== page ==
About

I am a behavioral scientist, teacher, and writer. I am a contributing editor for Skeptical Inquirer magazine, for which I write the “Behavior & Belief” column, both online and in print. I have written personal and professional essays in a variety of places, including the ObserverMedium, The AtlanticThe Good Men ProjectTablet, and Time.

The first edition of my book Believing in Magic: The Psychology of Superstition won the William James Book Award of the American Psychological Association and was translated into Japanese, German, and Romanian. An updated edition was published in 2014. My book Going Broke: Why Americans (Still) Can’t Hold On To Their Money is an analysis of the current epidemic of personal debt. The first edition was translated into Chinese, and the second edition was released in September of 2018 in both paperback and audiobook formats.

As an expert on superstition and irrational behavior, I have been quoted in many news outlets, including the New York Times, the Washington Post, the Los Angeles Times, and have appeared on CBS Sunday Morning, CNN International, the PBS NewsHour, and NPR’s Science Friday. See the In the Media page for recent quotes and appearances.

I hold a PhD in psychology and BA and MA degrees in English Literature and am a Fellow of the Association for Psychological Science and the Committee for Skeptical Inquiry. The majority of my teaching career was spent at Providence College, the University of Rhode Island, and Connecticut College. My academic interests are in decision-making, behavioral economics, philosophy, behavior analysis, and belief in the paranormal.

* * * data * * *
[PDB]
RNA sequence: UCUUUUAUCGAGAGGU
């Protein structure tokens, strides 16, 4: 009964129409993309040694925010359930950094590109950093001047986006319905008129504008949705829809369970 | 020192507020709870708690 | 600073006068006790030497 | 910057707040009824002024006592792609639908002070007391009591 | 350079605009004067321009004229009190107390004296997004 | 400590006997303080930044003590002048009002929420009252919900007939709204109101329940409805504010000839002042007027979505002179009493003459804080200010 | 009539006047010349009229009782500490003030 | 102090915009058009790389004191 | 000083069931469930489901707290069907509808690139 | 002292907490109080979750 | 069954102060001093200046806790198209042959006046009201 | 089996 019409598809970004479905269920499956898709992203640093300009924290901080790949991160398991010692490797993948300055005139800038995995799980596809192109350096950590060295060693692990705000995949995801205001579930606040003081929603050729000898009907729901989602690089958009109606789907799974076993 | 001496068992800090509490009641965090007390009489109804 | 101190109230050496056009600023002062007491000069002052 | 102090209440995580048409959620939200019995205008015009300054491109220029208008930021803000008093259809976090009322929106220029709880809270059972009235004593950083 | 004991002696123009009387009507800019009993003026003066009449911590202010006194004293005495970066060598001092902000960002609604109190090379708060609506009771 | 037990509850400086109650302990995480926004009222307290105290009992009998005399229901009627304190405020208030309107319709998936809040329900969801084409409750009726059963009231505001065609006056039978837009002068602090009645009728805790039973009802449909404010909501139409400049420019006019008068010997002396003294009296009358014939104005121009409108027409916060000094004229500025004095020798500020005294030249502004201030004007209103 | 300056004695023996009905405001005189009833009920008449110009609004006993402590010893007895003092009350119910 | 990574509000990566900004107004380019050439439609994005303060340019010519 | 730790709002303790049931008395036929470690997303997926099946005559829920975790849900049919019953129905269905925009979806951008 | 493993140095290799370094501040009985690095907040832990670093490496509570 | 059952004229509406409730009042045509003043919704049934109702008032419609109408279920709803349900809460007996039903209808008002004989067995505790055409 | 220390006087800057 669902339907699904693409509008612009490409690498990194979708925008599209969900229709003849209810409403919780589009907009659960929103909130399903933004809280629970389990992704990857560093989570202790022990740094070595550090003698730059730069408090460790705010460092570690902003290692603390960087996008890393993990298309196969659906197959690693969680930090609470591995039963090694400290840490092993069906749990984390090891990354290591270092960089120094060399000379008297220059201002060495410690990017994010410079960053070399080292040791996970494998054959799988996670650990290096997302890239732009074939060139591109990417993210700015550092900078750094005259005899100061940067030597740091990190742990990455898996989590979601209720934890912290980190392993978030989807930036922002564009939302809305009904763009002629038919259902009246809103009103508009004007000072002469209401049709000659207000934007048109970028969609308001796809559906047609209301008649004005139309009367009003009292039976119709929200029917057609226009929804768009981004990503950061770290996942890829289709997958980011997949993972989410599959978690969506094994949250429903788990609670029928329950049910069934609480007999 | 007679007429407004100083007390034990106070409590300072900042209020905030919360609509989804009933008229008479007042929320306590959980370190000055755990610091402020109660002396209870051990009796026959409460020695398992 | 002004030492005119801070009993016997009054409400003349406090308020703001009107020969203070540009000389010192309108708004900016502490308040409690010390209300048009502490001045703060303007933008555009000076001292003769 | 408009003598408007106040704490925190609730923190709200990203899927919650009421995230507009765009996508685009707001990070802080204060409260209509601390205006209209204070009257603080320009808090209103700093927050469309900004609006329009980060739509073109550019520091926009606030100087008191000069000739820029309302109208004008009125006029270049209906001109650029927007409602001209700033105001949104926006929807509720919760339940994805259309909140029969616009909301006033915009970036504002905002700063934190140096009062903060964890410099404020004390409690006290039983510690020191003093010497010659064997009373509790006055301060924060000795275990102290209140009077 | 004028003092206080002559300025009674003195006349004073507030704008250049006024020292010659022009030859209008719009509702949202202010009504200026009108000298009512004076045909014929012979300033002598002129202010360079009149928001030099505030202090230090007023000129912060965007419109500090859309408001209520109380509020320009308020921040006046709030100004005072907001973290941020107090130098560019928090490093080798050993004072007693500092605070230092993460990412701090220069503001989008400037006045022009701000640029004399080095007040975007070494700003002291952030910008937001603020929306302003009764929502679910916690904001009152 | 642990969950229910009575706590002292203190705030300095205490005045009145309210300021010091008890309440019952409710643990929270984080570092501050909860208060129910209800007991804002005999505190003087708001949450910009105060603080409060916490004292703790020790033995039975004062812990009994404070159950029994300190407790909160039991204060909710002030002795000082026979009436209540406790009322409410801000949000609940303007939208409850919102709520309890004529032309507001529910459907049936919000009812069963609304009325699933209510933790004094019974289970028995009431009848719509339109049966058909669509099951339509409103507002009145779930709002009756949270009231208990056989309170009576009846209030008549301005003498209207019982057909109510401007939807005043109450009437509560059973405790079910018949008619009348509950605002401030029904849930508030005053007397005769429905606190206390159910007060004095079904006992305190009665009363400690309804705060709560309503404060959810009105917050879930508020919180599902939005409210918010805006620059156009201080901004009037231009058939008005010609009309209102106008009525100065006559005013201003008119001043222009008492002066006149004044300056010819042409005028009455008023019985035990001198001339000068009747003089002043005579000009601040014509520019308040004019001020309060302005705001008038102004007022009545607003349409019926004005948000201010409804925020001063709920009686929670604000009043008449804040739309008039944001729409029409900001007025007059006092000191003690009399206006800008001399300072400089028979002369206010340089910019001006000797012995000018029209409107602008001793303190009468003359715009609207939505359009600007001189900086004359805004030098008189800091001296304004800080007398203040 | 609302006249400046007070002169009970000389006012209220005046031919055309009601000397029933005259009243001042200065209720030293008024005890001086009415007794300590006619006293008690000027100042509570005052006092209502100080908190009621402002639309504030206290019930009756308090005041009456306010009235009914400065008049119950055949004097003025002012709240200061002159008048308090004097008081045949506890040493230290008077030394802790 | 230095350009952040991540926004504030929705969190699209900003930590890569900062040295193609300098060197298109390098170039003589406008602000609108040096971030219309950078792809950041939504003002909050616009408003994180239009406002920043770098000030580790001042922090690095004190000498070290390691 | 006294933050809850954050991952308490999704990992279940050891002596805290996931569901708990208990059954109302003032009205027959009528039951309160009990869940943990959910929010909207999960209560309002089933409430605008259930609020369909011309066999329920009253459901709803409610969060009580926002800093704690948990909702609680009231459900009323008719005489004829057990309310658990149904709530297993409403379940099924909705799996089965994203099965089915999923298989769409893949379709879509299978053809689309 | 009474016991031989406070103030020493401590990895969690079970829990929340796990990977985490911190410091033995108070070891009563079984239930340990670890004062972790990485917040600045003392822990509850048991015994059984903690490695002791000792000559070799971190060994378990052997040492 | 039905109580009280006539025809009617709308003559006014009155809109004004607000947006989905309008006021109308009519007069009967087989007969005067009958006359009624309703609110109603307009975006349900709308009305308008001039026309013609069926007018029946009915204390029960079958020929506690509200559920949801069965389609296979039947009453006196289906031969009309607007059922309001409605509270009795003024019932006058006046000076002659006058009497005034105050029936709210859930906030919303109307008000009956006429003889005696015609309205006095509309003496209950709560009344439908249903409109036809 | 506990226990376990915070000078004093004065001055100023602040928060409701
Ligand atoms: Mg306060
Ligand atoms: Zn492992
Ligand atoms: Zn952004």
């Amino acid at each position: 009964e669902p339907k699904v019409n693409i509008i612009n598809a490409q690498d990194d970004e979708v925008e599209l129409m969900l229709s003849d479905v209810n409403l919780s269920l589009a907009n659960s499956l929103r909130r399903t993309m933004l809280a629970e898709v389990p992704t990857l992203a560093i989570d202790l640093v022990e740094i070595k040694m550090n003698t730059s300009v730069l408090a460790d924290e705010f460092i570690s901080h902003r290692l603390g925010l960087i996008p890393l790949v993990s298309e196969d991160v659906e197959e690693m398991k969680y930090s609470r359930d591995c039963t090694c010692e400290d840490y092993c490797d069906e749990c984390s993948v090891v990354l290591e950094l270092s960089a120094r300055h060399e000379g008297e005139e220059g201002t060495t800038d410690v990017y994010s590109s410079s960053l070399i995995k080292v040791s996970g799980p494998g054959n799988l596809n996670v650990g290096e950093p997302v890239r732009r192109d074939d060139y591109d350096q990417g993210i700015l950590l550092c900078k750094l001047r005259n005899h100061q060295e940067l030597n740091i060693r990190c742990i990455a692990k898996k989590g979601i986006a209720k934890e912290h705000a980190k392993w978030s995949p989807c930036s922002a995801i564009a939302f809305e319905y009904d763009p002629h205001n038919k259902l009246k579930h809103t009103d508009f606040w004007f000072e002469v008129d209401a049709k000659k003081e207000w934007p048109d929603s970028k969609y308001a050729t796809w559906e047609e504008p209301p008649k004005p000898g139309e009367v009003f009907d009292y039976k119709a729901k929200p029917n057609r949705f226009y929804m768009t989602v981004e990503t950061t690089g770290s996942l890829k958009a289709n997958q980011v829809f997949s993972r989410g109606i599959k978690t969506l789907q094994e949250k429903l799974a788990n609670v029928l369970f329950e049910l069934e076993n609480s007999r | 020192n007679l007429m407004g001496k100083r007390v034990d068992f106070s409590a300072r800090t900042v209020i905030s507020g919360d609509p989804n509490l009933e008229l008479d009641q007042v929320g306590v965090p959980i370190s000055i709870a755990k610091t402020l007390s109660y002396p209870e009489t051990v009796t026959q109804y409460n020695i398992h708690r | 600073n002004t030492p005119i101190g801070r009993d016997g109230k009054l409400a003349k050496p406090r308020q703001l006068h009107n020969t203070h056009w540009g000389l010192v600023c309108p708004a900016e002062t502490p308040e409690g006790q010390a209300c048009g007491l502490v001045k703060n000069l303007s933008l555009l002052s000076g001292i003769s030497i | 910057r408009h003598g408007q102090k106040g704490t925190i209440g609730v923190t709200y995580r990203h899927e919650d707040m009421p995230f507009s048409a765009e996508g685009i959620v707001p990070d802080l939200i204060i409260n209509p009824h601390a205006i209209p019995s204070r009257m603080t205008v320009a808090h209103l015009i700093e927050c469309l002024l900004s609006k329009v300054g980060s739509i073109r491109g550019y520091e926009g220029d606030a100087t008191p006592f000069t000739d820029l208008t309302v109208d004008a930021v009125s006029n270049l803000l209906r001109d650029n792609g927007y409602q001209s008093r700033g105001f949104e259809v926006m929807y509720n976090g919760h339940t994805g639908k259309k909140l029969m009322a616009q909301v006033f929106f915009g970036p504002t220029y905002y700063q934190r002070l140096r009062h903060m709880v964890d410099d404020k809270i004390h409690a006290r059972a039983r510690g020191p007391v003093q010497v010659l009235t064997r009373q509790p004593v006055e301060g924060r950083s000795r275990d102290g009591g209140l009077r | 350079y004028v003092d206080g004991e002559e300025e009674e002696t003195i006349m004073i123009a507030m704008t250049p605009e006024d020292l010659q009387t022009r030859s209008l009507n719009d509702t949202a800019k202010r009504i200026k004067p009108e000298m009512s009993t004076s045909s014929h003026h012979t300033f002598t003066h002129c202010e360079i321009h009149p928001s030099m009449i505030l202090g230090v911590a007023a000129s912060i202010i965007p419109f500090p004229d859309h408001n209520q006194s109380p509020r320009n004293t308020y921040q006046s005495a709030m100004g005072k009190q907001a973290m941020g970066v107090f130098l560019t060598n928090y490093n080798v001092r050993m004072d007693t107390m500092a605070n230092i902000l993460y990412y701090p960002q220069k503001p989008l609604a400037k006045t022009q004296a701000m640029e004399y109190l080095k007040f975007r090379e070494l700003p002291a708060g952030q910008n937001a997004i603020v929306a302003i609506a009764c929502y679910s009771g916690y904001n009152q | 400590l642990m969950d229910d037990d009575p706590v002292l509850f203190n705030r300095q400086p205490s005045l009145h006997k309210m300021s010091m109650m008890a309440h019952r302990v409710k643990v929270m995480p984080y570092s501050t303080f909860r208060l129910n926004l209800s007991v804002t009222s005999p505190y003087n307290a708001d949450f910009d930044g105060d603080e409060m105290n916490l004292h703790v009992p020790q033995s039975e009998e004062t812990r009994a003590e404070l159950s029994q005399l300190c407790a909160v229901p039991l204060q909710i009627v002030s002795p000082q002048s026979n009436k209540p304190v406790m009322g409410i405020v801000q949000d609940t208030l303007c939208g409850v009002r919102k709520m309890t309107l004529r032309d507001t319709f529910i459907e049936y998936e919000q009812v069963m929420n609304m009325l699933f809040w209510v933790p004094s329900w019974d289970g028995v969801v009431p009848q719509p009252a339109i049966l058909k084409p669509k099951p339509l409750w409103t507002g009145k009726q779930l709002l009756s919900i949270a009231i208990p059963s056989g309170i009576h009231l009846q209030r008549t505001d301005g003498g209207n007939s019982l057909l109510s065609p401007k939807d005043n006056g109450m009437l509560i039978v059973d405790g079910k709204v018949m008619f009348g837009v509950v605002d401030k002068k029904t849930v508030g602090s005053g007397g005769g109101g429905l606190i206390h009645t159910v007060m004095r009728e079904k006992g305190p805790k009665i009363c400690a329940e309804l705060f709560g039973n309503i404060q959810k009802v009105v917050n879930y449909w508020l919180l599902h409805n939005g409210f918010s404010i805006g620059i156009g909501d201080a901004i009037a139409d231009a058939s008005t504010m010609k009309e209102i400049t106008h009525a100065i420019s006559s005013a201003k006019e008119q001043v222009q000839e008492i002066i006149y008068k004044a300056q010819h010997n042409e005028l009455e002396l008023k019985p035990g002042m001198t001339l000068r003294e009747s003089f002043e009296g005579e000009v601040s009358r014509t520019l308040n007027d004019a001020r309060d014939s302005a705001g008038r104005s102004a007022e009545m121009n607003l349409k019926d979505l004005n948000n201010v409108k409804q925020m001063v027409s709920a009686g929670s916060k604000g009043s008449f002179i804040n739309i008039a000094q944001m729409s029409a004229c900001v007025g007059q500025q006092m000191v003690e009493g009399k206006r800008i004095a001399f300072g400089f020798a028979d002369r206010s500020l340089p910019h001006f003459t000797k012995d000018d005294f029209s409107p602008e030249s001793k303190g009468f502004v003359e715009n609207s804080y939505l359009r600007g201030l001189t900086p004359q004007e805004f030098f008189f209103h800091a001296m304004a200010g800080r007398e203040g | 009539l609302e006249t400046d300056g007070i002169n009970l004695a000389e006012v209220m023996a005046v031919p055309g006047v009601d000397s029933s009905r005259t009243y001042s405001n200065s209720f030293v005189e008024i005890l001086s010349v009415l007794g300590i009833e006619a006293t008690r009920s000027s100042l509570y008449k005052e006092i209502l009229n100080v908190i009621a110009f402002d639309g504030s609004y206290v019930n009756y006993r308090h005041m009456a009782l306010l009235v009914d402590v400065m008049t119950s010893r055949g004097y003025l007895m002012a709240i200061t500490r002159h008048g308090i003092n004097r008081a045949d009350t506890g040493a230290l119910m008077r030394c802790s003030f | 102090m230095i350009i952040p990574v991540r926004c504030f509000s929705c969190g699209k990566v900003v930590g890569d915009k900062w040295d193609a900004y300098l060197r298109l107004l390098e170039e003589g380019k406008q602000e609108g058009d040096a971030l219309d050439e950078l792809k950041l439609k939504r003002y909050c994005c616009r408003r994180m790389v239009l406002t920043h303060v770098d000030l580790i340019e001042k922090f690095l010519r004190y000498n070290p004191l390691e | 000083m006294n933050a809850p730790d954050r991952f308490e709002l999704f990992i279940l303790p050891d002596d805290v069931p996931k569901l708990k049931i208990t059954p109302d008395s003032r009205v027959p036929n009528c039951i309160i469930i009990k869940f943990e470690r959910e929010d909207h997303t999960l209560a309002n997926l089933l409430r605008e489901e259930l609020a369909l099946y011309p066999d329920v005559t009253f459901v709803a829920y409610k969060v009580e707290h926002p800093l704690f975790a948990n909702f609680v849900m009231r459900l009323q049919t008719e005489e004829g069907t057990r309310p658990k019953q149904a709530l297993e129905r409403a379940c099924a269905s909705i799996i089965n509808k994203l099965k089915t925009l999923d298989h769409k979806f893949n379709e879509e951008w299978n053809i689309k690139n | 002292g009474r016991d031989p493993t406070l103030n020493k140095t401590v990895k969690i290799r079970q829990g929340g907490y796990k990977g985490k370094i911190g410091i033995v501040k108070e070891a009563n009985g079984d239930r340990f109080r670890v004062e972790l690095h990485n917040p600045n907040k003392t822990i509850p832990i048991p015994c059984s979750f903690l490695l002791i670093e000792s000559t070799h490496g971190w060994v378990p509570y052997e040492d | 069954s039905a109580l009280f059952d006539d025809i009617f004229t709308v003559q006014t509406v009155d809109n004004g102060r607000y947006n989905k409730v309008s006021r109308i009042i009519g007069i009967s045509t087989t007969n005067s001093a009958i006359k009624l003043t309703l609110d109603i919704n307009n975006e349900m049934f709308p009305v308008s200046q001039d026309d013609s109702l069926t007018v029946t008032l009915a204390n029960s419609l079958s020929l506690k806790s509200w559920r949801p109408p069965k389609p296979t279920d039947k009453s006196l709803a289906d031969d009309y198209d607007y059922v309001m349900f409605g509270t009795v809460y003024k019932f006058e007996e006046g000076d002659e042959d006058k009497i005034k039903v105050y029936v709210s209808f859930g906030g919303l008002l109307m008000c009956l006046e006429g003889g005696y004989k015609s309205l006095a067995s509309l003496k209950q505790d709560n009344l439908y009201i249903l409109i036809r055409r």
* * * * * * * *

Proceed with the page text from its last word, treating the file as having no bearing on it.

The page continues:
CV

Google Scholar Citations

Researchgate profile


Recent Posts

Beware the Child Rescuers

My latest piece for Skeptical Inquirer looks at the long history of false claims of child endangerment. The stimulus for this piece was the recent accusation of liberal pedophilia raised by the QAnon movement, but throughout history, claims of child abuse have been leveled against the opponents of social movements. Unfortunately, these false claims have the potential to harm children rather than help them.

For those who missed my recent Stonington Free Library talk, “Superstition: A Very Short Introduction,” it is now available on YouTube. I actually went to the library to give the talk, but the audience was on Zoom. Sometime soon I hope we can return to live events with wine and cheese receptions and book signings. For now, this will have to suffice.

That’s all I have for you at the moment.

I am happy to report that, thanks to my advanced age and the fact that I live in Connecticut, I am now fully vaccinated. I hope you all get vaccinated very soon. I don’t think things will every be exactly as they were before the pandemic, but we are getting closer to a much better world. I can’t wait!

SV

  1. QAnon & Upcoming Events Leave a reply
  2. A New Year Leave a reply
  3. Philadelphia Talk & Thanksgiving Leave a reply
  4. Friday the 13th & Philadelphia Critical Thinking Talk Leave a reply
  5. Halloween, British Museum Magazine, and James Randi Leave a reply
  6. The Free Market & Some Sad News Leave a reply
  7. COVID-19 and the Tyranny of Now Leave a reply
  8. Brazilian Skeptics & COVID, Superstition on BBC Radio 4, British Museum, & Spanish Translation Leave a reply
  9. Audiobook, Autism research, & the Cheltenham Science Festival Leave a reply